Friday, March 19, 2010
Another Modest Proposal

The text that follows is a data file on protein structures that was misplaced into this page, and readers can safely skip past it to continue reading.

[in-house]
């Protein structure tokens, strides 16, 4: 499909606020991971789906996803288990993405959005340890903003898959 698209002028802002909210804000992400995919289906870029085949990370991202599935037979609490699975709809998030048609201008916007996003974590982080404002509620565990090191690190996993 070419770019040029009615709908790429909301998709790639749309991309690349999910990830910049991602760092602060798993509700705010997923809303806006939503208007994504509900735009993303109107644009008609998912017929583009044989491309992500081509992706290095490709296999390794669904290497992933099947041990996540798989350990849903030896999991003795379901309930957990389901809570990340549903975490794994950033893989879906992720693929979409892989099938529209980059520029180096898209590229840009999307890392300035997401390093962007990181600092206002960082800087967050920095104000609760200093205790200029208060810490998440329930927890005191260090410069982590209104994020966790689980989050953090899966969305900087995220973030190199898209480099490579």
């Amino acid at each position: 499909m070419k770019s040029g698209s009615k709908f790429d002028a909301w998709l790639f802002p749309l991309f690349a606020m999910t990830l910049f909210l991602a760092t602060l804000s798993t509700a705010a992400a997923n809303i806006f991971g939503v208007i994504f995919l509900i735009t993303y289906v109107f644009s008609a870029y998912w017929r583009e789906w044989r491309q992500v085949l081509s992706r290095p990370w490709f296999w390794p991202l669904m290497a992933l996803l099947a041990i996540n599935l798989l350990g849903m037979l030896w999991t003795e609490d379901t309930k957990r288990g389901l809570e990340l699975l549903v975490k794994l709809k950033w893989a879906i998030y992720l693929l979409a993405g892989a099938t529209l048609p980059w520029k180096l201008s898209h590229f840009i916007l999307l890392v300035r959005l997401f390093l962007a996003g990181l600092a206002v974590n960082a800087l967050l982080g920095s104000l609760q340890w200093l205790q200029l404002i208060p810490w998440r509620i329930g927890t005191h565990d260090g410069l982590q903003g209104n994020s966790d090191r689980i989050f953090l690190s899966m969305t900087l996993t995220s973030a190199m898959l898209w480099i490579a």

My compatriot "Mick-of-the-Moment" (I don't know him, but he/she is a frequent blogger on Philly.com) had the following take on the Obama/Duncan/Bloomburg/Ackerman idea to improve public school education, Mick would like to carry the great educational reform ideas over to crime fighting: "Areas of the city with consistently poor crime statistics should have all police officers fired and only 50% can successfully re-apply for their jobs. These districts would be forbidden to join any FOP (union) type organization and officers who work in areas of the city with good crime stats can be moved into a Renaissance police district at any time. Hooray for the Renaissance model!! We all know the way to fix struggling communities is to hold the public employees 100% accountable and the community itself completely unaccountable." Does this sound crazy to you? Of course not! After all, a similar idea is about to save public education. All we have to do to make sure that children being raised in poor neighborhoods that are trapped in an unceasing cycle of generational poverty do well in school is FIRE THEIR TEACHERS! That's right, the very people who have dedicated a great portion of their lives to urban education, who feel called to work in places with legions of problems, who feel privileged to offer a safe haven to kids from tenuous neighborhoods everyday, ARE THE ONES TO BLAME for educational failure! Yes, the test scores and achievement levels that the government measures ARE lower for poverty-stricken students, but that may just be because of poverty and deprivation itself. And, yes, some schools have been able to make astounding achievements in extremely poor areas--but they are usually charters that are able to self-select for very motivated parents and children. The children whose parents are unable or unwilling to participate in their education are the children who we work with every day. Not all teachers are great or even good, but wholesale firing of entire school staffs are certainly not the answer. The Unions have already agreed to newer and innovative methods of evaluations and training for teachers. Most teachers put heart and soul into their work--we do not deserve the sole blame for a large, intractable societal problem. The way to come to a true solution for educational reform is to ask parents and teachers what they need. Society and political leaders need to have the stomach to hold parents and communities accountable for their children. We need to attack poverty and make sure children are safe and well-cared for. Only then will we be able to truly institute educational reforms that work.